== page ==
Dissolution of crystalline and amorphous particles in the aerosol phase



Dissolution Of Crystalline And Amorphous Particles In The Aerosol Phase

Natalie Armstrong Green1, Allen Haddrell1, Jonathan Reid1, David Lewis2 & Tanya Church2

1School of Chemistry, University of Bristol, Bristol, BS81TS, United Kingdom

2Chiesi Limited, Bath Road Industrial Estate, Chippenham, Wilts, United Kingdom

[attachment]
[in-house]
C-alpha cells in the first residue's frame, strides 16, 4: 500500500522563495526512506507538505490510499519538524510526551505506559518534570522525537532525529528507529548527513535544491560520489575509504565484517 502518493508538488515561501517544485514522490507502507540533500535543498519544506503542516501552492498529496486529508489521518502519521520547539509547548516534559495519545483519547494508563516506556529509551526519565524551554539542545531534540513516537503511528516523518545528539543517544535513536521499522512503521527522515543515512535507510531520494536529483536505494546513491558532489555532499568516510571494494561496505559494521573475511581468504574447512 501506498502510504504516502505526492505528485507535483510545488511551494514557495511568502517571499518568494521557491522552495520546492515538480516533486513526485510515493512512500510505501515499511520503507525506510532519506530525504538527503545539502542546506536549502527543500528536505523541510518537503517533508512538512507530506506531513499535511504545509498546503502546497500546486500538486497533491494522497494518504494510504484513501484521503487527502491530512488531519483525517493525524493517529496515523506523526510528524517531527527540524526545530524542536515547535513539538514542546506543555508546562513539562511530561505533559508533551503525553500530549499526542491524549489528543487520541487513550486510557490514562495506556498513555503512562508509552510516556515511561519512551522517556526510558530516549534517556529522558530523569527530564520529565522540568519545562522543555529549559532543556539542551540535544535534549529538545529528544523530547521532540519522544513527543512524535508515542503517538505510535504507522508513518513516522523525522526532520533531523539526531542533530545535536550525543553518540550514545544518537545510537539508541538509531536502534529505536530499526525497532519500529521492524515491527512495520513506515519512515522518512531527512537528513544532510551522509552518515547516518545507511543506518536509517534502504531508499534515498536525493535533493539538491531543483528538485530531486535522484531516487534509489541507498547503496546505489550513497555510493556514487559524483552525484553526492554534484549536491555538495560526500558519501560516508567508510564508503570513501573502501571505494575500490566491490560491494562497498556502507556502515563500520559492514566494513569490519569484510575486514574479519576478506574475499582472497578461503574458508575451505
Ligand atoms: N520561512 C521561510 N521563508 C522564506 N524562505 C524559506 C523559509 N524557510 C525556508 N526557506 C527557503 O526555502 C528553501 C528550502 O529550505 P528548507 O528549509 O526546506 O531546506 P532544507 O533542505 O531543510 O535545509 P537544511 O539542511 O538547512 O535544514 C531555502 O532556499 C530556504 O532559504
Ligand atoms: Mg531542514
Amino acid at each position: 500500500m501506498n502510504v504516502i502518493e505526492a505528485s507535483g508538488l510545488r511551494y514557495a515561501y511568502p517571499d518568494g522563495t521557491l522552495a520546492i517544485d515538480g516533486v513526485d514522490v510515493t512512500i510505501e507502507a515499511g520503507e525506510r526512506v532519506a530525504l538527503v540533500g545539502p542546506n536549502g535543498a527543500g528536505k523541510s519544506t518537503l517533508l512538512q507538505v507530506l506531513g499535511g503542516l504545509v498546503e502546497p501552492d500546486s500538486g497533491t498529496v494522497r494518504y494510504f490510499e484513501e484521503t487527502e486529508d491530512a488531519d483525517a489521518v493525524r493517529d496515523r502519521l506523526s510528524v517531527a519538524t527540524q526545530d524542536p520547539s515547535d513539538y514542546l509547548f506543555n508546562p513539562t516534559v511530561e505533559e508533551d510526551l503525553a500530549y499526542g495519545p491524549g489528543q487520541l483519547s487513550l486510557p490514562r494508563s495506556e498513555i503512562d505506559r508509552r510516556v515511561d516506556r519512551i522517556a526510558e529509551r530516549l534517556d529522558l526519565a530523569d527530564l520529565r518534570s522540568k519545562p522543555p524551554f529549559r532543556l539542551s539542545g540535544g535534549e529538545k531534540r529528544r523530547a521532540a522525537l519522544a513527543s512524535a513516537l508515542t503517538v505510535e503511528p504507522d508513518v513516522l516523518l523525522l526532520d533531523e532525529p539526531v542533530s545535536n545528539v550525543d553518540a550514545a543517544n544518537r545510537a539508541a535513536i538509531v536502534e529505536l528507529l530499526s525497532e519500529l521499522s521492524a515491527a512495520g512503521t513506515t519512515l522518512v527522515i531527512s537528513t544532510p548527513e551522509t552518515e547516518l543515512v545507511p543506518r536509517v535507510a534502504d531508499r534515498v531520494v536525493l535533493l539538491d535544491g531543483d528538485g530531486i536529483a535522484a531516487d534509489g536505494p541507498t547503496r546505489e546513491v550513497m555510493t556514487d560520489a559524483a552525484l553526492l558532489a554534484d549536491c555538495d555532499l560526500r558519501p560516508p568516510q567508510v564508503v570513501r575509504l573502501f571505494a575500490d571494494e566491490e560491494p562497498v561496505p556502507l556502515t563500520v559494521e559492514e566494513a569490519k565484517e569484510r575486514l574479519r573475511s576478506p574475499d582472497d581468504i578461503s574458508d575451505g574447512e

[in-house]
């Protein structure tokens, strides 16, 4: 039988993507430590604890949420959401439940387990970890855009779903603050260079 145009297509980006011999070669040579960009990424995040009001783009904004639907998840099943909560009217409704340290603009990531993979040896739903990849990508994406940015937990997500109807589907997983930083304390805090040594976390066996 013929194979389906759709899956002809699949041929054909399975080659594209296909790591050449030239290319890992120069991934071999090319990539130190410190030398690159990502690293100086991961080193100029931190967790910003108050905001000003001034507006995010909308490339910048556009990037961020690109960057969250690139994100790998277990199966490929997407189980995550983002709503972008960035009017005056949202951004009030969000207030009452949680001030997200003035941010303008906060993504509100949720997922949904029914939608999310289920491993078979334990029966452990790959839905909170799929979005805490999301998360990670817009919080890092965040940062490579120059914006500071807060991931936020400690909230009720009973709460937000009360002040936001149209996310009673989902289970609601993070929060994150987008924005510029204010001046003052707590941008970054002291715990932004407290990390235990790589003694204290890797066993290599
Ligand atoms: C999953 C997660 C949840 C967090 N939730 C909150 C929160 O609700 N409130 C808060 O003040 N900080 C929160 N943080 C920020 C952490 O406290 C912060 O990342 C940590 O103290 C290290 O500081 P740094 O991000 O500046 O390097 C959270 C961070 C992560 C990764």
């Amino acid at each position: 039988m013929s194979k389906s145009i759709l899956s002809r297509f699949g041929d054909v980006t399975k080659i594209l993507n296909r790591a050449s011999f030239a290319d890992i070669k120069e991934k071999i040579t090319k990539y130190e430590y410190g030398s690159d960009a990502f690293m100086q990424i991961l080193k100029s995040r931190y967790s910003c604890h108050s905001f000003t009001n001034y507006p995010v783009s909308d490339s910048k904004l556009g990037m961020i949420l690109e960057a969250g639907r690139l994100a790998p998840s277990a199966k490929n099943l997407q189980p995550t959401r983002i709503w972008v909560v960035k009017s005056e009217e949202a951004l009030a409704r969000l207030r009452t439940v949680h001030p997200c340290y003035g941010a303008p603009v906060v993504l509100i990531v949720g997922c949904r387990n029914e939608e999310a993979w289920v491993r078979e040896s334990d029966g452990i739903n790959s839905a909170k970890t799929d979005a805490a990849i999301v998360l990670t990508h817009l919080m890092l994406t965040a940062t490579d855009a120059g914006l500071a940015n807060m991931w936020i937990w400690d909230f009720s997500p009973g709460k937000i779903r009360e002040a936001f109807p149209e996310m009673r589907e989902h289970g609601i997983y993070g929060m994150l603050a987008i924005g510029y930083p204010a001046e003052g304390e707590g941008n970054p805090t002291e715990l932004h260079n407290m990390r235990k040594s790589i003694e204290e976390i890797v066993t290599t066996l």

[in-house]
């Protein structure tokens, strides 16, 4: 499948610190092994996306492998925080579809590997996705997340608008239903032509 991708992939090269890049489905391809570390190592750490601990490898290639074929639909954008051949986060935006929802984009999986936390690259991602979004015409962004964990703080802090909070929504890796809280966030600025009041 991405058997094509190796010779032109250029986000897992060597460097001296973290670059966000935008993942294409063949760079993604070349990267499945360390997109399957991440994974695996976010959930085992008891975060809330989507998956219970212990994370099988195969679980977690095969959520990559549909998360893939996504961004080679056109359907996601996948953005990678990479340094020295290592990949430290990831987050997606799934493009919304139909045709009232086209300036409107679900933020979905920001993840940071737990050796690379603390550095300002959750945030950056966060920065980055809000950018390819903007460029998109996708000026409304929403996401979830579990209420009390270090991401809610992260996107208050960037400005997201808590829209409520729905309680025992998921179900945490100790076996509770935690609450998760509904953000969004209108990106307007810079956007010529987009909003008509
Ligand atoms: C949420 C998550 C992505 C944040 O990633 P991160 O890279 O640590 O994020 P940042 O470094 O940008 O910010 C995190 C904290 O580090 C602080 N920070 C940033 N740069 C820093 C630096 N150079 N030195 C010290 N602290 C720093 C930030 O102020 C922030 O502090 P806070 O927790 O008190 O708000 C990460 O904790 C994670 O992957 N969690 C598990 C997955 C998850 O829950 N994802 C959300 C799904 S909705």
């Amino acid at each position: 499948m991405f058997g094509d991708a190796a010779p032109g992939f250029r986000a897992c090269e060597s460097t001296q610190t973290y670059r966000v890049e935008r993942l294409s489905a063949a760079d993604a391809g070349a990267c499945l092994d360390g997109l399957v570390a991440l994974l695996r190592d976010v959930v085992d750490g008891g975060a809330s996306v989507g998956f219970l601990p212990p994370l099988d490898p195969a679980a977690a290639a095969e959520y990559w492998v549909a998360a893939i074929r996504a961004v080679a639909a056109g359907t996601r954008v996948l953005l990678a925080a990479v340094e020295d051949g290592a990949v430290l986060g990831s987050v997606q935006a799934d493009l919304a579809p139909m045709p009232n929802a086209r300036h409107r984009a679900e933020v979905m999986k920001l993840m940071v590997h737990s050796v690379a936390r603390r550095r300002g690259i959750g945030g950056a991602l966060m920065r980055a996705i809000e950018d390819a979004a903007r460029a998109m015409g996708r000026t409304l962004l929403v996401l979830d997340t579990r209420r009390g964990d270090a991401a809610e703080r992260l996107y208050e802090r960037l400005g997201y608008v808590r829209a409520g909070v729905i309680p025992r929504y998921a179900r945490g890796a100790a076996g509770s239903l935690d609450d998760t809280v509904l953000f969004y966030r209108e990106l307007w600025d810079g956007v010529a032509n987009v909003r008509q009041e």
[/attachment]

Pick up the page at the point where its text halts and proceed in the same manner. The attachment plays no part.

Dry powder inhalers have become a popular inhalation delivery system due to good drug stability and a minimal need for patient coordination.[1] The powdered mixture consists of large, course carrier particles, e.g. lactose, and an active pharmaceutical ingredient (API), e.g. salbutamol sulphate. Given that the efficacy of the drug is dependent on where the dose is delivered, it is important to understand the physicochemical properties of the aerosol to predict dose. Once inhaled, the dry particles experience a warm humid environment where, depending on their solubility properties, they can take up water. A particle that fully dissolves in the aerosol phase will grow during inhalation, the magnitude of growth is controlled by its hygroscopicity. This dynamic size change influences the deposition mechanism, thus the deposited fraction. A particle that partially dissolves or remains solid, will experience a different deposition pattern, and deposit on the lung surface in a different physical state. Here, we report for the first time, dissolution measurements in the aerosol phase of a pharmaceutical aerosol comprising: sodium chloride and salbutamol sulphate. An adapted comparative kinetics electrodynamic balance (CK-EDB) has been used to replicate the dissolution process of dry powder particles in the aerosol phase experienced in the lung. The CK-EDB traps individual particles within its core and monitors size/phase change as a function of time (0.01 second resolution) and environmental conditions (relative humidity and temperature which can be changed <0.1 seconds).